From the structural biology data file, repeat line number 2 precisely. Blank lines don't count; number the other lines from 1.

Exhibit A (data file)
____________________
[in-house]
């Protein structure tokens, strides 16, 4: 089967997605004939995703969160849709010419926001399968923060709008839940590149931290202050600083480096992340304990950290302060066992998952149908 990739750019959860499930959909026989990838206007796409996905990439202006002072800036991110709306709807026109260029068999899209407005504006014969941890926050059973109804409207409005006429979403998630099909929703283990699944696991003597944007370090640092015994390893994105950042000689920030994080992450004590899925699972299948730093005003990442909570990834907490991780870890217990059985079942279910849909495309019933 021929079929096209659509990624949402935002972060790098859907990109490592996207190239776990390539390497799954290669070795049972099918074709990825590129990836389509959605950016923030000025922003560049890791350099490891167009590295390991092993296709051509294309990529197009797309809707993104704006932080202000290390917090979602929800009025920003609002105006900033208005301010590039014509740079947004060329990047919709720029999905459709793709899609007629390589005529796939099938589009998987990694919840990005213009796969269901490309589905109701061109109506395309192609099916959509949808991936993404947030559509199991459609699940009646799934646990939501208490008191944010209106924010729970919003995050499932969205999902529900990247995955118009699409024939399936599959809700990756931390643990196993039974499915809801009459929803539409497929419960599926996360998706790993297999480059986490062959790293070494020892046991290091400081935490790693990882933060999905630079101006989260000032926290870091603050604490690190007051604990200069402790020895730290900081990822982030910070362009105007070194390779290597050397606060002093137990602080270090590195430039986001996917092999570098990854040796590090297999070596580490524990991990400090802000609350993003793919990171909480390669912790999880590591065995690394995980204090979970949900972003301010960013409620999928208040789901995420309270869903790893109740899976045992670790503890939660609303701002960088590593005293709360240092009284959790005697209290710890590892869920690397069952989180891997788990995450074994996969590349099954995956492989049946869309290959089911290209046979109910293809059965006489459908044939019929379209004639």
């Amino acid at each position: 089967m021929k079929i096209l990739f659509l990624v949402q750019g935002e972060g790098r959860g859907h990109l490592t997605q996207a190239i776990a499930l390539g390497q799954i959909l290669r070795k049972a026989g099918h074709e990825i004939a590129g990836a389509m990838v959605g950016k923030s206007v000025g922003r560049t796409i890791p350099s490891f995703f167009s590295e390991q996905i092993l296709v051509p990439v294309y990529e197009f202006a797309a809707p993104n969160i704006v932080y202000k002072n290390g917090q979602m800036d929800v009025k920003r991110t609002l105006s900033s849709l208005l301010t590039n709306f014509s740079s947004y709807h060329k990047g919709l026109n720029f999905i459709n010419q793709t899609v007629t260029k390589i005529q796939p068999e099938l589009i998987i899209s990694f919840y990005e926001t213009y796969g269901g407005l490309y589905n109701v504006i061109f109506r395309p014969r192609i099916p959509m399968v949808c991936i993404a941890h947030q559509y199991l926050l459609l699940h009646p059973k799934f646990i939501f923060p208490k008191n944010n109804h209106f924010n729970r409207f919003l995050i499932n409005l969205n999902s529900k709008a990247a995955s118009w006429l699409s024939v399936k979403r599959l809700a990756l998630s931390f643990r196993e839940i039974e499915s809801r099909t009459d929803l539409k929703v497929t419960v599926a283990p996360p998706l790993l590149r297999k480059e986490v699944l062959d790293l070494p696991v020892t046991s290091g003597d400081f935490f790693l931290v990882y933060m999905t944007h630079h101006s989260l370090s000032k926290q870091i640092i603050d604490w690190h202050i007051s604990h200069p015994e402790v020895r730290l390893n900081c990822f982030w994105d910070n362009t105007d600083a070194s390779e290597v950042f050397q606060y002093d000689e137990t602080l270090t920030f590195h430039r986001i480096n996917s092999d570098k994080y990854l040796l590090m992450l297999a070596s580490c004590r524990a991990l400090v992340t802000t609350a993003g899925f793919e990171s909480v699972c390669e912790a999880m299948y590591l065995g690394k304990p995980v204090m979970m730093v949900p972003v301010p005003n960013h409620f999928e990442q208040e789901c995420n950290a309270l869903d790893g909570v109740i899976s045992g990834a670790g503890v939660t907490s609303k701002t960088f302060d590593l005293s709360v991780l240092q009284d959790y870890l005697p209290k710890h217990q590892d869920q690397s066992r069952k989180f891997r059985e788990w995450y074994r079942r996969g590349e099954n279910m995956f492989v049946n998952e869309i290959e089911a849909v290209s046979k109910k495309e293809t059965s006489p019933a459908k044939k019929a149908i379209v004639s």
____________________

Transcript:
């Protein structure tokens, strides 16, 4: 089967997605004939995703969160849709010419926001399968923060709008839940590149931290202050600083480096992340304990950290302060066992998952149908 990739750019959860499930959909026989990838206007796409996905990439202006002072800036991110709306709807026109260029068999899209407005504006014969941890926050059973109804409207409005006429979403998630099909929703283990699944696991003597944007370090640092015994390893994105950042000689920030994080992450004590899925699972299948730093005003990442909570990834907490991780870890217990059985079942279910849909495309019933 021929079929096209659509990624949402935002972060790098859907990109490592996207190239776990390539390497799954290669070795049972099918074709990825590129990836389509959605950016923030000025922003560049890791350099490891167009590295390991092993296709051509294309990529197009797309809707993104704006932080202000290390917090979602929800009025920003609002105006900033208005301010590039014509740079947004060329990047919709720029999905459709793709899609007629390589005529796939099938589009998987990694919840990005213009796969269901490309589905109701061109109506395309192609099916959509949808991936993404947030559509199991459609699940009646799934646990939501208490008191944010209106924010729970919003995050499932969205999902529900990247995955118009699409024939399936599959809700990756931390643990196993039974499915809801009459929803539409497929419960599926996360998706790993297999480059986490062959790293070494020892046991290091400081935490790693990882933060999905630079101006989260000032926290870091603050604490690190007051604990200069402790020895730290900081990822982030910070362009105007070194390779290597050397606060002093137990602080270090590195430039986001996917092999570098990854040796590090297999070596580490524990991990400090802000609350993003793919990171909480390669912790999880590591065995690394995980204090979970949900972003301010960013409620999928208040789901995420309270869903790893109740899976045992670790503890939660609303701002960088590593005293709360240092009284959790005697209290710890590892869920690397069952989180891997788990995450074994996969590349099954995956492989049946869309290959089911290209046979109910293809059965006489459908044939019929379209004639």